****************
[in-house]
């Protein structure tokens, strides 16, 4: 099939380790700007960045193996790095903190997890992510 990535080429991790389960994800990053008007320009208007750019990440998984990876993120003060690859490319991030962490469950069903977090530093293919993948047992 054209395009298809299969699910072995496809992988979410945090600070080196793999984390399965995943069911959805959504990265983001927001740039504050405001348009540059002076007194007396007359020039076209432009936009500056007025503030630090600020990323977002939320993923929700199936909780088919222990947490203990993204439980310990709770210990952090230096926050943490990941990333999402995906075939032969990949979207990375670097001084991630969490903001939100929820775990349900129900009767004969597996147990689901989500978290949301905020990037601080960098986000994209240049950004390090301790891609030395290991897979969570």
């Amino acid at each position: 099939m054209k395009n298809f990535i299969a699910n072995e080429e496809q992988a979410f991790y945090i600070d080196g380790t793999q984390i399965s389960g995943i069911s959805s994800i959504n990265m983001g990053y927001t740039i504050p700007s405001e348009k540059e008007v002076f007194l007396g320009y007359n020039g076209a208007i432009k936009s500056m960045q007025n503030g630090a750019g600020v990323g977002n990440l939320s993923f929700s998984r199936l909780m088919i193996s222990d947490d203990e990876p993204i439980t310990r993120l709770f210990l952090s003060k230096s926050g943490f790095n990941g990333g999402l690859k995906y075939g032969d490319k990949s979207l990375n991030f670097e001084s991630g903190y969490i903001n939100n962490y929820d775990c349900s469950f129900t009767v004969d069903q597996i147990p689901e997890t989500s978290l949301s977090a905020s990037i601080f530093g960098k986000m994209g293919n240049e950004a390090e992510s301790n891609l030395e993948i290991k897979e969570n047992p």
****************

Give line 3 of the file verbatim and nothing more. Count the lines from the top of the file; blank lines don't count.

């Amino acid at each position: 099939m054209k395009n298809f990535i299969a699910n072995e080429e496809q992988a979410f991790y945090i600070d080196g380790t793999q984390i399965s389960g995943i069911s959805s994800i959504n990265m983001g990053y927001t740039i504050p700007s405001e348009k540059e008007v002076f007194l007396g320009y007359n020039g076209a208007i432009k936009s500056m960045q007025n503030g630090a750019g600020v990323g977002n990440l939320s993923f929700s998984r199936l909780m088919i193996s222990d947490d203990e990876p993204i439980t310990r993120l709770f210990l952090s003060k230096s926050g943490f790095n990941g990333g999402l690859k995906y075939g032969d490319k990949s979207l990375n991030f670097e001084s991630g903190y969490i903001n939100n962490y929820d775990c349900s469950f129900t009767v004969d069903q597996i147990p689901e997890t989500s978290l949301s977090a905020s990037i601080f530093g960098k986000m994209g293919n240049e950004a390090e992510s301790n891609l030395e993948i290991k897979e969570n047992p």